Was the American Civil War Worth It?
Yes, it ended slavery. But at a huge cost.
Tony Horwitz, The Atlantic (“150 Years of Misunderstanding the Civil War“):
The Civil War today is generally seen as a necessary and ennobling sacrifice, redeemed by the liberation of four million slaves.
But cracks in this consensus are appearing with growing frequency, for example in studies like America Aflame, by historian David Goldfield. Goldfield states on the first page that the war was “America’s greatest failure.” He goes on to impeach politicians, extremists, and the influence of evangelical Christianity for polarizing the nation to the point where compromise or reasoned debate became impossible.
Unlike the revisionists of old, Goldfield sees slavery as the bedrock of the Southern cause and abolition as the war’s great achievement. But he argues that white supremacy was so entrenched, North and South, that war and Reconstruction could never deliver true racial justice to freed slaves, who soon became subject to economic peonage, Black Codes, Jim Crow, and rampant lynching.
Nor did the war knit the nation back together. Instead, the South became a stagnant backwater, a resentful region that lagged and resisted the nation’s progress. It would take a century and the Civil Rights struggle for blacks to achieve legal equality, and for the South to emerge from poverty and isolation. “Emancipation and reunion, the two great results of this war, were badly compromised,” Goldfield says. Given these equivocal gains, and the immense toll in blood and treasure, he asks: “Was the war worth it? No.
Soldiers in the 1860s didn’t wear dog tags, the burial site of most was unknown, and casualty records were sketchy and often lost. Those tallying the dead in the late 19th century relied on estimates and assumptions to arrive at a figure of 618,000, a toll that seemed etched in stone until just a few years ago.
But J. David Hacker, a demographic historian, has used sophisticated analysis of census records to revise the toll upward by 20%, to an estimated 750,000, a figure that has won wide acceptance from Civil War scholars. If correct, the Civil War claimed more lives than all other American wars combined, and the increase in population since 1860 means that a comparable war today would cost 7.5 million lives.
This horrific toll doesn’t include the more than half million soldiers who were wounded and often permanently disabled by amputation, lingering disease, psychological trauma and other afflictions.
Consider that the United States is today considering intervening in someone else’s civil war because 90,000 people have been killed in two years of fighting. We lost more than eight times that number fighting our own. (Syria’s population at the outset of war was roughly 21 million; America’s, 31 million.)
On the other side of the ledger is the hastened demise of slavery, which surely would have persisted for some time to come otherwise.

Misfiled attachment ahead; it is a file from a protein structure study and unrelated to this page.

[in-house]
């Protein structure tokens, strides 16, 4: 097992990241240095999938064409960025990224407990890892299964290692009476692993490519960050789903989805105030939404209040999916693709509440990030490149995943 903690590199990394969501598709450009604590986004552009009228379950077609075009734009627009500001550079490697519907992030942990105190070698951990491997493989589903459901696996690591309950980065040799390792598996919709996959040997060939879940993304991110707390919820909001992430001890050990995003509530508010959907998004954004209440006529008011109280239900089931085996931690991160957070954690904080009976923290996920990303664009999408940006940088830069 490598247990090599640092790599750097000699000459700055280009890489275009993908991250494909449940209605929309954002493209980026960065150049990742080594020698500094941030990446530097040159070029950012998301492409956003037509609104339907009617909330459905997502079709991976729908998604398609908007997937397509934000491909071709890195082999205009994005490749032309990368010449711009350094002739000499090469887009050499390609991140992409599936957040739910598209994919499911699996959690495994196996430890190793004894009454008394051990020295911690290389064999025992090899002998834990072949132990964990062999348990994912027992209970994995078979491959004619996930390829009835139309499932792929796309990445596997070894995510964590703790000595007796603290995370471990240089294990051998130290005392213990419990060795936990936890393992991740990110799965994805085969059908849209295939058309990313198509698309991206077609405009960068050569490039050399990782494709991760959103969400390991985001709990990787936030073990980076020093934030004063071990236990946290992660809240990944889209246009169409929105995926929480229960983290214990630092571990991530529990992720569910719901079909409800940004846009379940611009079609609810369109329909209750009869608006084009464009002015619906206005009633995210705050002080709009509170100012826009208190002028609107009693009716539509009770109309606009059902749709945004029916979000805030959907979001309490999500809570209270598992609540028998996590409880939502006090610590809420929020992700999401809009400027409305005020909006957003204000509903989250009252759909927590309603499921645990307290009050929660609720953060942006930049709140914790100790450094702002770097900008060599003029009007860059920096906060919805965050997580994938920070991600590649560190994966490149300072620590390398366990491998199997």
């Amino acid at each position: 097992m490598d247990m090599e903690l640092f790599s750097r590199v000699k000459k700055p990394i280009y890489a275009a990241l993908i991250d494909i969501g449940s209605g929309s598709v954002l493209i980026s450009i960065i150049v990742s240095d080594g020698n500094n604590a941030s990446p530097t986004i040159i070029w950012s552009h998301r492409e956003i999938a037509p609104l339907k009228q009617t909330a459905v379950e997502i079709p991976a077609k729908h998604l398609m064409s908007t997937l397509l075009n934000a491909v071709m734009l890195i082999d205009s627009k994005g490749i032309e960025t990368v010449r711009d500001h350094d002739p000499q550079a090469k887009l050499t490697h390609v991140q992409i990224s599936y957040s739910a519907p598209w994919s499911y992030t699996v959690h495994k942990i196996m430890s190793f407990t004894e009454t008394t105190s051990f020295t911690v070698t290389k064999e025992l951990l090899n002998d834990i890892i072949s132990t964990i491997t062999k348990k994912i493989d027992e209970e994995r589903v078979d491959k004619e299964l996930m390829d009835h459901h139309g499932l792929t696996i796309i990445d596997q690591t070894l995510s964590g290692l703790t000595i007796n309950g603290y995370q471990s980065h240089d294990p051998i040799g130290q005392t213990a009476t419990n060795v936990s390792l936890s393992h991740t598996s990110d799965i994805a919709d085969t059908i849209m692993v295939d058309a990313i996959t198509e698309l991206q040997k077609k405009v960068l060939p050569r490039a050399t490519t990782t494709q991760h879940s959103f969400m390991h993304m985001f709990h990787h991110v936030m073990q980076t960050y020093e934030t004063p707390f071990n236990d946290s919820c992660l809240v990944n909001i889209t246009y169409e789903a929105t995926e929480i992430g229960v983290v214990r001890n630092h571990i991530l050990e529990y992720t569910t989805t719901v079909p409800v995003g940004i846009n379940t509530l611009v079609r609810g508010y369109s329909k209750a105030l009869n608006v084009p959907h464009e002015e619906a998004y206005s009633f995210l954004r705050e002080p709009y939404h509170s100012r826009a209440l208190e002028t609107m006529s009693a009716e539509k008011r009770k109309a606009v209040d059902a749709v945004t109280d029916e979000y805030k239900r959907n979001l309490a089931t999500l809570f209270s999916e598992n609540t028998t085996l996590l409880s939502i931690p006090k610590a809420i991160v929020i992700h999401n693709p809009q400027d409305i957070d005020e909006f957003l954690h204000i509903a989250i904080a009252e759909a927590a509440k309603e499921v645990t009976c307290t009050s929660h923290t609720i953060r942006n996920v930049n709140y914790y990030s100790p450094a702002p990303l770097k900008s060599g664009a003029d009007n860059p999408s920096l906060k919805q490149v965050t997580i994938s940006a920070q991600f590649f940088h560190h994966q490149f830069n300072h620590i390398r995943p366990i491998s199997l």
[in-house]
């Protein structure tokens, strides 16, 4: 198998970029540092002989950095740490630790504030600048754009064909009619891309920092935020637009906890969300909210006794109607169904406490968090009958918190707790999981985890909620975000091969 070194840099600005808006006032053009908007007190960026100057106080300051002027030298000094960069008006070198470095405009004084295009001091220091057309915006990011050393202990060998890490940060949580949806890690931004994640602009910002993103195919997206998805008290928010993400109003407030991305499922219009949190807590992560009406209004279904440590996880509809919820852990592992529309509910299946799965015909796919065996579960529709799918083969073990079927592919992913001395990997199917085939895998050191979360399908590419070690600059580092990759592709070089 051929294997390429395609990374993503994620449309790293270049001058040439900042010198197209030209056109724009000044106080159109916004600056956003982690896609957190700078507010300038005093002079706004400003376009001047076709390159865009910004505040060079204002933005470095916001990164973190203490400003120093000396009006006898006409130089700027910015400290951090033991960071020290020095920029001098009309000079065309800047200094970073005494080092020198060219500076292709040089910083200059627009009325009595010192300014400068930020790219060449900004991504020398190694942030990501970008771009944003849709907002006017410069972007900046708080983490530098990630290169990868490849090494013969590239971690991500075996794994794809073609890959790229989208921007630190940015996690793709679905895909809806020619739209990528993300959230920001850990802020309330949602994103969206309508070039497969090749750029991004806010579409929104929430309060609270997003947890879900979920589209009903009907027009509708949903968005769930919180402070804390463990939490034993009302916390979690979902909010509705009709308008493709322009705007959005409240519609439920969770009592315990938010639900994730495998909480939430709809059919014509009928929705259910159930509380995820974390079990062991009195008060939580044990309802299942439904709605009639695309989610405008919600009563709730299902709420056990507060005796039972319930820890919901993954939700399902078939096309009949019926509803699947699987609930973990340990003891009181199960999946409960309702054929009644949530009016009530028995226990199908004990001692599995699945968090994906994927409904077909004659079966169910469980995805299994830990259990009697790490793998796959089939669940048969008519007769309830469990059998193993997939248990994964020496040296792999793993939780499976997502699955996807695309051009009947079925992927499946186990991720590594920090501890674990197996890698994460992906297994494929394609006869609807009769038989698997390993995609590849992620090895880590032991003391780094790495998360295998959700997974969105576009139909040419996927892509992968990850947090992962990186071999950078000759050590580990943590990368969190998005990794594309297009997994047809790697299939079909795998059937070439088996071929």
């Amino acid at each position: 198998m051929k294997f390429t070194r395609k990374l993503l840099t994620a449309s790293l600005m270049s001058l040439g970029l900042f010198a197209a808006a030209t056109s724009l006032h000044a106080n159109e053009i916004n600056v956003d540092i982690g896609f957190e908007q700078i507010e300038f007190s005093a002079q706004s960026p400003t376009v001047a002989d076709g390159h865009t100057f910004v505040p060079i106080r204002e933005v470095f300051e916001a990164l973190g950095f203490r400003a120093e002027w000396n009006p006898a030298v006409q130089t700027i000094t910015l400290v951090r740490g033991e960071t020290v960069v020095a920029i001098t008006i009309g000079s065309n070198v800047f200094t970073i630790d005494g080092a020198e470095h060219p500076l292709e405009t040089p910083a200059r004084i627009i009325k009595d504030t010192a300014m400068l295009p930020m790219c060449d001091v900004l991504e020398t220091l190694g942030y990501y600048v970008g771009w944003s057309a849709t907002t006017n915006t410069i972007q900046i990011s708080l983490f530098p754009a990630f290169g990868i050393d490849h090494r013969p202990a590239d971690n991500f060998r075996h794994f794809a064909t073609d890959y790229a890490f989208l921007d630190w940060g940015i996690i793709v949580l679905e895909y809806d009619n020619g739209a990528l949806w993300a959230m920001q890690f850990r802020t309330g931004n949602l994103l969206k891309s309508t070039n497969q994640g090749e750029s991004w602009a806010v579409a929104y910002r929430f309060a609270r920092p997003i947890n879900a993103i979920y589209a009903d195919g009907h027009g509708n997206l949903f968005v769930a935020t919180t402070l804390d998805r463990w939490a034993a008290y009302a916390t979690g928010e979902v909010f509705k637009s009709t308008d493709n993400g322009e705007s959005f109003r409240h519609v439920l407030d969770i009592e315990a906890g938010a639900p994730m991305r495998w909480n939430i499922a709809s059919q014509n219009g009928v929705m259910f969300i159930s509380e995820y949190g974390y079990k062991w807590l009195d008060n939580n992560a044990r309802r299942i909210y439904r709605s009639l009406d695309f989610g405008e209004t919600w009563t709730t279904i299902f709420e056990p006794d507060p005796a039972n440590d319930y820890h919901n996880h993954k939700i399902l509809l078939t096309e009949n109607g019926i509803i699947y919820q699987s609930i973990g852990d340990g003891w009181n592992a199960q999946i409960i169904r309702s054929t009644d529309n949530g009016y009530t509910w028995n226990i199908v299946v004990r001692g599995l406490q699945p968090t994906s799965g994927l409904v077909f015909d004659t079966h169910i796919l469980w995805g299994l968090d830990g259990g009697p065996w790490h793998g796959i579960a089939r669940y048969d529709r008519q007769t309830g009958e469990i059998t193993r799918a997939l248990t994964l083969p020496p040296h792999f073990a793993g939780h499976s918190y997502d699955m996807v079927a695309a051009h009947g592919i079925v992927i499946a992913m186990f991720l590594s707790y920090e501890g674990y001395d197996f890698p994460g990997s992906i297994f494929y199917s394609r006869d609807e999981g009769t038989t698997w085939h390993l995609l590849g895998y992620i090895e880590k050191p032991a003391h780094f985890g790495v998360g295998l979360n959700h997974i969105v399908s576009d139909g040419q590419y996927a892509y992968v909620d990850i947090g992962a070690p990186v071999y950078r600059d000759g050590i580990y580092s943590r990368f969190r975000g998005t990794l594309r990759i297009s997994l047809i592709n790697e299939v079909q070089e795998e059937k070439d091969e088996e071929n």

Most historians believe that without the Civil War, slavery would have endured for decades, possibly generations. Though emancipation was a byproduct of the war, not its aim, and white Americans clearly failed during Reconstruction to protect and guarantee the rights of freed slaves, the post-war amendments enshrined the promise of full citizenship and equality in the Constitution for later generations to fulfill.
“Generations” seems a bit much; it ended elsewhere in the civilized world much faster than that and the United States had long ceased to be an agrarian economy within decades. Presumably, and independent South, cut off from the manufacturing of the North, would have been forced to industrialize even more quickly.
Though Confederate armies surrendered in 1865, white Southerners fought on by other means, wearing down a war-weary North that was ambivalent about if not hostile to black equality. Looking backwards, and hitting the pause button at the Gettysburg Address or the passage of the 13thamendment, we see a “good” and successful war for freedom. If we focus instead on the run-up to war, when Lincoln pledged to not interfere with slavery in the South, or pan out to include the 1870s, when the nation abandoned Reconstruction, the story of the Civil War isn’t quite so uplifting.
But that also is an arbitrary and insufficient frame. In 1963, a century after Gettysburg, Martin Luther King Jr. invoked Lincoln’s words and the legacy of the Civil War in calling on the nation to pay its “promissory note” to black Americans, which it finally did, in part, by passing Civil Rights legislation that affirmed and enforced the amendments of the 1860s. In some respects, the struggle for racial justice, and for national cohesion, continues still.
No doubt. The question, ultimately, is whether anything is worth that kind of slaughter. The only other war in which Americans participated with a cause comparably just was the Second World War, in which we lost 418,500 dead. The Soviets lost some 22 million.